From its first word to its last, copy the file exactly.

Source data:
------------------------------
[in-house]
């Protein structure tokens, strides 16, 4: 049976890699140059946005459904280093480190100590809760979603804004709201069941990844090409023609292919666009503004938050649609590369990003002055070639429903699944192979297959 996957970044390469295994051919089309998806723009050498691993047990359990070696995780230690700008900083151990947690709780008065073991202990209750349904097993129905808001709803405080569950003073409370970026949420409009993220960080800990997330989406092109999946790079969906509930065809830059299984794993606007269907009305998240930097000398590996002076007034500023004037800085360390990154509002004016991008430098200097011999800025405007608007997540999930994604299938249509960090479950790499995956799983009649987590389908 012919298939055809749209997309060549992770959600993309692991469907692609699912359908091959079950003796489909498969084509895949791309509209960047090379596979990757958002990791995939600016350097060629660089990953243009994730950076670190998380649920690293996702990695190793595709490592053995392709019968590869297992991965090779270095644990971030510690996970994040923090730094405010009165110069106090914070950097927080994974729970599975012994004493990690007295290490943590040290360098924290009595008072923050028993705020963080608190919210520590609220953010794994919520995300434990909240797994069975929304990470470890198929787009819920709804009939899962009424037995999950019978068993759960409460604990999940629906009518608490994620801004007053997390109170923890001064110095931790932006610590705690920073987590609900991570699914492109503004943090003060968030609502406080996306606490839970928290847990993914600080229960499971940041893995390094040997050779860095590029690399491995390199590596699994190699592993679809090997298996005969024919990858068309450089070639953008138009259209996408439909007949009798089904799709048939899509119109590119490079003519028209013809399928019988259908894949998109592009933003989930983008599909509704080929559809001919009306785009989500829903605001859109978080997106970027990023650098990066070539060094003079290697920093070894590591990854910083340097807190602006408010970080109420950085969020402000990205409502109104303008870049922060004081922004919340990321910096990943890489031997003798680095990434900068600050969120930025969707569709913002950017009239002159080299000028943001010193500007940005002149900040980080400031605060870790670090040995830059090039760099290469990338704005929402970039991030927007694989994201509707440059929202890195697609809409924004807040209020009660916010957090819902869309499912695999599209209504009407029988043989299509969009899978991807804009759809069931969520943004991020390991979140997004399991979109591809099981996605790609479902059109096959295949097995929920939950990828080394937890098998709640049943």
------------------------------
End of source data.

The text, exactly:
[in-house]
């Protein structure tokens, strides 16, 4: 049976890699140059946005459904280093480190100590809760979603804004709201069941990844090409023609292919666009503004938050649609590369990003002055070639429903699944192979297959 996957970044390469295994051919089309998806723009050498691993047990359990070696995780230690700008900083151990947690709780008065073991202990209750349904097993129905808001709803405080569950003073409370970026949420409009993220960080800990997330989406092109999946790079969906509930065809830059299984794993606007269907009305998240930097000398590996002076007034500023004037800085360390990154509002004016991008430098200097011999800025405007608007997540999930994604299938249509960090479950790499995956799983009649987590389908 012919298939055809749209997309060549992770959600993309692991469907692609699912359908091959079950003796489909498969084509895949791309509209960047090379596979990757958002990791995939600016350097060629660089990953243009994730950076670190998380649920690293996702990695190793595709490592053995392709019968590869297992991965090779270095644990971030510690996970994040923090730094405010009165110069106090914070950097927080994974729970599975012994004493990690007295290490943590040290360098924290009595008072923050028993705020963080608190919210520590609220953010794994919520995300434990909240797994069975929304990470470890198929787009819920709804009939899962009424037995999950019978068993759960409460604990999940629906009518608490994620801004007053997390109170923890001064110095931790932006610590705690920073987590609900991570699914492109503004943090003060968030609502406080996306606490839970928290847990993914600080229960499971940041893995390094040997050779860095590029690399491995390199590596699994190699592993679809090997298996005969024919990858068309450089070639953008138009259209996408439909007949009798089904799709048939899509119109590119490079003519028209013809399928019988259908894949998109592009933003989930983008599909509704080929559809001919009306785009989500829903605001859109978080997106970027990023650098990066070539060094003079290697920093070894590591990854910083340097807190602006408010970080109420950085969020402000990205409502109104303008870049922060004081922004919340990321910096990943890489031997003798680095990434900068600050969120930025969707569709913002950017009239002159080299000028943001010193500007940005002149900040980080400031605060870790670090040995830059090039760099290469990338704005929402970039991030927007694989994201509707440059929202890195697609809409924004807040209020009660916010957090819902869309499912695999599209209504009407029988043989299509969009899978991807804009759809069931969520943004991020390991979140997004399991979109591809099981996605790609479902059109096959295949097995929920939950990828080394937890098998709640049943």